Megan is a stand-up comic who has had a lifelong attraction to the role of Lady Macbeth, though her actor friend tells her she could never play her. She’s sexy, dangerous, and mad, while Megan has the personality of a golden retriever.
Megan Gogerty’s one-woman show is part long-form comedy sketch, and part dramatic monologue, interweaving Shakespeare with anecdotes from Gogerty’s life. Though the play is frequently referred to, actually most of the show is an exploration of what it’s like to be a woman on the male-dominated comedy circuit. The American scene seems tougher and cruder than the British one – her devastating stories frequently elicited gasps as well as laughs from the audience.
So where does Lady Macbeth fit into this narrative? It turns out, Megan hasn’t actually read the play. And when she does, she is horrified to discover that her heroine is “barely in it”, and even more horrified to find out how quickly she loses her agency. For Megan, this experience is analogous to her experience as a woman on stage – in trying to have power, she becomes disempowered; in putting herself out there as a sign of strength, she leaves herself open to objectification.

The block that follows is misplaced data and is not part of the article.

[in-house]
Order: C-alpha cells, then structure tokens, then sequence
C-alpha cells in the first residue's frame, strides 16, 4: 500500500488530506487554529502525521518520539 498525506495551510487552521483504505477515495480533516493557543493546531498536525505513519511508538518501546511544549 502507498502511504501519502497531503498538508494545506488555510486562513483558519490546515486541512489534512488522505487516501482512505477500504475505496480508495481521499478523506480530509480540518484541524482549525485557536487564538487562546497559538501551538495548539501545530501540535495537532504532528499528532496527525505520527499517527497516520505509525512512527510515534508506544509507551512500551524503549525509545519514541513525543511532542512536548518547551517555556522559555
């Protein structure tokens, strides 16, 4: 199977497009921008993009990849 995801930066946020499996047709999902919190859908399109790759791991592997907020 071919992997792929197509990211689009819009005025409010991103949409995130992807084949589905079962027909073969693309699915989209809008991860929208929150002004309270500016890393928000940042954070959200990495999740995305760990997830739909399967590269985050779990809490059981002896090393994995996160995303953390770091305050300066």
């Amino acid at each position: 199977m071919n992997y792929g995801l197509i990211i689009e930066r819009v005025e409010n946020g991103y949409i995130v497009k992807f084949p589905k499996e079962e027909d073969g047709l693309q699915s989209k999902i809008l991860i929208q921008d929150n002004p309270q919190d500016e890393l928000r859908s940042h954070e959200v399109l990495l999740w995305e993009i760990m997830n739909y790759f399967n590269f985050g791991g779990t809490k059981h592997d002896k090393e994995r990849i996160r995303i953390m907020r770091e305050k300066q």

The show was at its best when Gogerty was making astute observations about the precarious nature of female performance. The paradoxes she explored felt powerful and true. At times, she could veer into earnestness, with a tone that is perhaps more suited to American audiences. On the whole, however, I enjoyed her analysis of her craft.
What I enjoyed less, however, was the Shakespeare aspect. I felt at times like I was being taught a literature lesson, and also found some of her interpretations of the text a little too dogmatic. As an ex-English student, I found This a little grating.
I did, however, buy into the twist at the end: if you want to have agency as a woman, you don’t want to be Lady Macbeth. You want to be a witch – with the power to control the future, agency over yourself and others, and a supportive “coven” of weird sisters.
Overall, it was an interesting and entertaining hour, but I’m not sure Gogerty necessarily needed the Shakespearean frame narrative, or how successfully it came off.